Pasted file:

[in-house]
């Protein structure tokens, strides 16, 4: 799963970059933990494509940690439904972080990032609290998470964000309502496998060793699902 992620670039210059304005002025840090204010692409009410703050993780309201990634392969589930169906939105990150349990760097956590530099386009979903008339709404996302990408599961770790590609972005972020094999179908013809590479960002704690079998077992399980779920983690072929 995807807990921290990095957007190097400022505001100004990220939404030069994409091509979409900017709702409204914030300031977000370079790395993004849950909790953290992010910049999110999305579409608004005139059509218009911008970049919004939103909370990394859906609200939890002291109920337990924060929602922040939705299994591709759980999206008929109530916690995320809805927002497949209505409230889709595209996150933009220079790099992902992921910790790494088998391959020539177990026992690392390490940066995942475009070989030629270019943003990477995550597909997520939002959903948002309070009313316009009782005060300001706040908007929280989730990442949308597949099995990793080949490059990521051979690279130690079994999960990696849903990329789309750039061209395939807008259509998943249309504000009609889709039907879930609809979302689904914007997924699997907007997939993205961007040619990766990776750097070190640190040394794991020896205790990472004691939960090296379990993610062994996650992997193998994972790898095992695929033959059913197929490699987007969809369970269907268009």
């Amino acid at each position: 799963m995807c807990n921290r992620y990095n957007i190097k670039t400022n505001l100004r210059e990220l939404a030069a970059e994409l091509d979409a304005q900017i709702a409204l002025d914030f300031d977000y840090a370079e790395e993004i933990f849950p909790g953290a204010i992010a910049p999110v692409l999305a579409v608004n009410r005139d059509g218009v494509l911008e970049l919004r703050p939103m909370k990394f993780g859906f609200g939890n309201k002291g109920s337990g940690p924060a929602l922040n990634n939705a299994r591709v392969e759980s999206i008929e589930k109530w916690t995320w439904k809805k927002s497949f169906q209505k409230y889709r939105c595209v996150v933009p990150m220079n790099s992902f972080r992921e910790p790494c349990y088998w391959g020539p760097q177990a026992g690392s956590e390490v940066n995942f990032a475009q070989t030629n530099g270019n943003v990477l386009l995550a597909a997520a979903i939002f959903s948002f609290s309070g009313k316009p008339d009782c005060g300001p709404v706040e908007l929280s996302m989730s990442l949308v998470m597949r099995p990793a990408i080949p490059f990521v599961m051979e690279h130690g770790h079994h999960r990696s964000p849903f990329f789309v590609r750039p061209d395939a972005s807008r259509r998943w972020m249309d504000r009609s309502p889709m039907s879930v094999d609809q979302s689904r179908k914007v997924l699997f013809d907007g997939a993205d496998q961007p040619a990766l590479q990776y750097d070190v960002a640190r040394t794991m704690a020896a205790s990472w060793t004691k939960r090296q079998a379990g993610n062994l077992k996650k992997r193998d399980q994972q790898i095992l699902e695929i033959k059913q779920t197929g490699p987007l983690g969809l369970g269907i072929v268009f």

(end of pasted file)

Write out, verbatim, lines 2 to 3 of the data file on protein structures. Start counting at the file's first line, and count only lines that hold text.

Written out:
């Protein structure tokens, strides 16, 4: 799963970059933990494509940690439904972080990032609290998470964000309502496998060793699902 992620670039210059304005002025840090204010692409009410703050993780309201990634392969589930169906939105990150349990760097956590530099386009979903008339709404996302990408599961770790590609972005972020094999179908013809590479960002704690079998077992399980779920983690072929 995807807990921290990095957007190097400022505001100004990220939404030069994409091509979409900017709702409204914030300031977000370079790395993004849950909790953290992010910049999110999305579409608004005139059509218009911008970049919004939103909370990394859906609200939890002291109920337990924060929602922040939705299994591709759980999206008929109530916690995320809805927002497949209505409230889709595209996150933009220079790099992902992921910790790494088998391959020539177990026992690392390490940066995942475009070989030629270019943003990477995550597909997520939002959903948002309070009313316009009782005060300001706040908007929280989730990442949308597949099995990793080949490059990521051979690279130690079994999960990696849903990329789309750039061209395939807008259509998943249309504000009609889709039907879930609809979302689904914007997924699997907007997939993205961007040619990766990776750097070190640190040394794991020896205790990472004691939960090296379990993610062994996650992997193998994972790898095992695929033959059913197929490699987007969809369970269907268009």
């Amino acid at each position: 799963m995807c807990n921290r992620y990095n957007i190097k670039t400022n505001l100004r210059e990220l939404a030069a970059e994409l091509d979409a304005q900017i709702a409204l002025d914030f300031d977000y840090a370079e790395e993004i933990f849950p909790g953290a204010i992010a910049p999110v692409l999305a579409v608004n009410r005139d059509g218009v494509l911008e970049l919004r703050p939103m909370k990394f993780g859906f609200g939890n309201k002291g109920s337990g940690p924060a929602l922040n990634n939705a299994r591709v392969e759980s999206i008929e589930k109530w916690t995320w439904k809805k927002s497949f169906q209505k409230y889709r939105c595209v996150v933009p990150m220079n790099s992902f972080r992921e910790p790494c349990y088998w391959g020539p760097q177990a026992g690392s956590e390490v940066n995942f990032a475009q070989t030629n530099g270019n943003v990477l386009l995550a597909a997520a979903i939002f959903s948002f609290s309070g009313k316009p008339d009782c005060g300001p709404v706040e908007l929280s996302m989730s990442l949308v998470m597949r099995p990793a990408i080949p490059f990521v599961m051979e690279h130690g770790h079994h999960r990696s964000p849903f990329f789309v590609r750039p061209d395939a972005s807008r259509r998943w972020m249309d504000r009609s309502p889709m039907s879930v094999d609809q979302s689904r179908k914007v997924l699997f013809d907007g997939a993205d496998q961007p040619a990766l590479q990776y750097d070190v960002a640190r040394t794991m704690a020896a205790s990472w060793t004691k939960r090296q079998a379990g993610n062994l077992k996650k992997r193998d399980q994972q790898i095992l699902e695929i033959k059913q779920t197929g490699p987007l983690g969809l369970g269907i072929v268009f």